“One of my partners is in the tech business, and we knew Comcast was opening up,” says co-owner Hariharan Karmegam, a self-described "Tamilian” from the beet-loving city of Madurai in Tamil-Nadu. “We knew a lot of South Indians were working there, and so now every day we see them at our buffet. We take reservations for 10, 15, 25 people at a time. And now we’re going to do a little renovation to our upstairs dining room and put a conference room up there, too.”
The crush of weekday customers, who Karmegam says also come from other Market Street office buildings, have at least 14 dishes to choose from on a buffet that changes daily. Among the recent highlights were cubes of steamed idli rice cakes tossed with crushed red chilies and coconut powder; a massive pan of masala-spiced potatoes scattered with freshly fried puri bread; and a gingery stew of curried goat cubes that were gamier — but also more tender — than any lamb I’ve had in recent memory. The steaming mound of biryani on the buffet was considerably more fresh and fragrant than the variation I’d ordered à la carte at a previous dinner at Thanal, the rice moist with vivid spice and chunks of tender, bone-in chicken nestled deep below.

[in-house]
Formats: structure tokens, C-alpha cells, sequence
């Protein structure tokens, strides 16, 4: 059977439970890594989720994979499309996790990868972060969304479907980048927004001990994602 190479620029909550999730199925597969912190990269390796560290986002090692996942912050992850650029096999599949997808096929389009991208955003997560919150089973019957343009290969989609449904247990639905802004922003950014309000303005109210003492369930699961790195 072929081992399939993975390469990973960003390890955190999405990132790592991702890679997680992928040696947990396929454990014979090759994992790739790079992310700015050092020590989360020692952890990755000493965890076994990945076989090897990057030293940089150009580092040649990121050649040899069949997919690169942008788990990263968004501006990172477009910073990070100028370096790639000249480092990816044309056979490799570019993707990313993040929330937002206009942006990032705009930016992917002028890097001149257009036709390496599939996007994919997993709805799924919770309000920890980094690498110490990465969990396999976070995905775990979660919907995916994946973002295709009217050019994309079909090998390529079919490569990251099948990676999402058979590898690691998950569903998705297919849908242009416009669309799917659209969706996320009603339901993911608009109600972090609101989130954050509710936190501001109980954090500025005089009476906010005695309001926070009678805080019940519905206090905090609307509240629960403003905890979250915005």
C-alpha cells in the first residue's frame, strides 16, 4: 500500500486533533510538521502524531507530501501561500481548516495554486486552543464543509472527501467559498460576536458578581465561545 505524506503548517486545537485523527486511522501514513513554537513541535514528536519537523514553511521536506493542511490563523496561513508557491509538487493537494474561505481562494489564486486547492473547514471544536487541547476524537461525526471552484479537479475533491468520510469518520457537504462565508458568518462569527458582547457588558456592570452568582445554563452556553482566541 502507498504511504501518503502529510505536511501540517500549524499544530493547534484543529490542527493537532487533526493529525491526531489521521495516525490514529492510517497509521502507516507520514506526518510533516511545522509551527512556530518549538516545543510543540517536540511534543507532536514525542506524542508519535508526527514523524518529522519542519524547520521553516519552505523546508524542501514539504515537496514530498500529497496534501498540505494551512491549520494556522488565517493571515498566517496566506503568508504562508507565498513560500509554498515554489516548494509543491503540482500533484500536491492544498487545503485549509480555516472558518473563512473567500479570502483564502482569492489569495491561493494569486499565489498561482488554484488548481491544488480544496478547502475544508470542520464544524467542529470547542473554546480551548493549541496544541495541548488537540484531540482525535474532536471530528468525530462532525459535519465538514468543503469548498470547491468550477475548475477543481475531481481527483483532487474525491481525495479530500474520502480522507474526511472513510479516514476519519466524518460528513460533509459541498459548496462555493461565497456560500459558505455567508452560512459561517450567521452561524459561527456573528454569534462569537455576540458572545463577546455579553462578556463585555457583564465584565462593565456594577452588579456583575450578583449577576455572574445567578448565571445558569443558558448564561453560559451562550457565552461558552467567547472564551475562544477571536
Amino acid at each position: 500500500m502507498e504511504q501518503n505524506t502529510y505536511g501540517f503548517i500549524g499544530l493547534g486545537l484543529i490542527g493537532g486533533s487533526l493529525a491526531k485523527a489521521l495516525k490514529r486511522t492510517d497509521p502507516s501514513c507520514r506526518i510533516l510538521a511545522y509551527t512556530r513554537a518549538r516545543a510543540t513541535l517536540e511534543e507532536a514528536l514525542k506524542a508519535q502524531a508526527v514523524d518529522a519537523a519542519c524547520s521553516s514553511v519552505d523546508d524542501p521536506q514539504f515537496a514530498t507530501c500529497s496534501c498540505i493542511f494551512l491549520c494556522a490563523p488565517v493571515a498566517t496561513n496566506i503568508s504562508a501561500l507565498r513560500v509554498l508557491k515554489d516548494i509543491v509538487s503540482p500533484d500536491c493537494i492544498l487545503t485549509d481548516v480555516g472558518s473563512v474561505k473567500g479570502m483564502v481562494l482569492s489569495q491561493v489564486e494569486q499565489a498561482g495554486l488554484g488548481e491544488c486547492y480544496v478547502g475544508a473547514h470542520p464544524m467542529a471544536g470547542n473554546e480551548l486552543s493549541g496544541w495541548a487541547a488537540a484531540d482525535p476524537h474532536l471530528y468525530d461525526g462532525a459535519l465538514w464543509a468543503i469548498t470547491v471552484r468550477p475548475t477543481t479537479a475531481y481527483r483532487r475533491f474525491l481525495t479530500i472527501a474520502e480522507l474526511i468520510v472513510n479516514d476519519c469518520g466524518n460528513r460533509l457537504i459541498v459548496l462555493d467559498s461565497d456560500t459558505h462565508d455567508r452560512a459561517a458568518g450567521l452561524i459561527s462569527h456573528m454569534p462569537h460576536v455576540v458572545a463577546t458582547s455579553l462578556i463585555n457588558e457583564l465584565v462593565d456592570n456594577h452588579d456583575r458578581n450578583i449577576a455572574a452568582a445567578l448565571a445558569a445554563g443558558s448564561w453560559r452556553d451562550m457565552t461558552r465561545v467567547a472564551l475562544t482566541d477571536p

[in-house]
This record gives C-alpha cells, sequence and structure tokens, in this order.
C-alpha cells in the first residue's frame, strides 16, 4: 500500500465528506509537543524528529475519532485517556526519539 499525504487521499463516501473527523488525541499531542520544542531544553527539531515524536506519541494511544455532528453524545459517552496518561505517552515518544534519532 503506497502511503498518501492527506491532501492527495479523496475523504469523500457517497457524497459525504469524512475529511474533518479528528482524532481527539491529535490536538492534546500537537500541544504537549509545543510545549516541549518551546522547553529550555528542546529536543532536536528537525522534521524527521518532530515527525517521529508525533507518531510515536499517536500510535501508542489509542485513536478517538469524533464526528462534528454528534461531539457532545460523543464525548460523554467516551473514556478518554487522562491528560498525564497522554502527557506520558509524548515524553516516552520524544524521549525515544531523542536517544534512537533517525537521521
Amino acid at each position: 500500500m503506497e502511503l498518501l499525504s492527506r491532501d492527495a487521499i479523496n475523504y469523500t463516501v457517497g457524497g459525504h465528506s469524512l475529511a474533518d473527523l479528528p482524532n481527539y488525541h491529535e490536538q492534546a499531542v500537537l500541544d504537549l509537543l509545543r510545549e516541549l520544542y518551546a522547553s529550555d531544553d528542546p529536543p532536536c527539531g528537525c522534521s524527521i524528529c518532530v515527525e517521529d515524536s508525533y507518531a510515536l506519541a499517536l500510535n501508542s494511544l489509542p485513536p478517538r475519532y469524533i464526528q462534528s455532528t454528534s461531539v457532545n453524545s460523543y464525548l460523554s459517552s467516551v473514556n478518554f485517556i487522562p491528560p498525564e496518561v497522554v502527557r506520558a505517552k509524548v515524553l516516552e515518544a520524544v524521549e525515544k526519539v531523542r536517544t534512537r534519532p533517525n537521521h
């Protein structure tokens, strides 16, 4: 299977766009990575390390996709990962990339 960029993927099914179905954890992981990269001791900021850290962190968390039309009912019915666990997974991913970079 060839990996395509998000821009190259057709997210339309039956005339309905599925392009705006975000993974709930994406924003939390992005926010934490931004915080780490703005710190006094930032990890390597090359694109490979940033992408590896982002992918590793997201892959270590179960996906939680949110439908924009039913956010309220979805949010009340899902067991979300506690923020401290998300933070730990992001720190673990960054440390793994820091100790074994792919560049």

A vegan mince of beet root poriyal was savory with ground coriander, fenugreek, and mustard seeds. Snappy okra pods basked in the tart richness of gongural gravy. A tall stack of uttapam pancakes made from fermented rice and lentils (the same batter used for Thanal’s crepe-like dosas) was the perfect comfort food, with colorful side dips of coconut, mint, and tomato chutneys.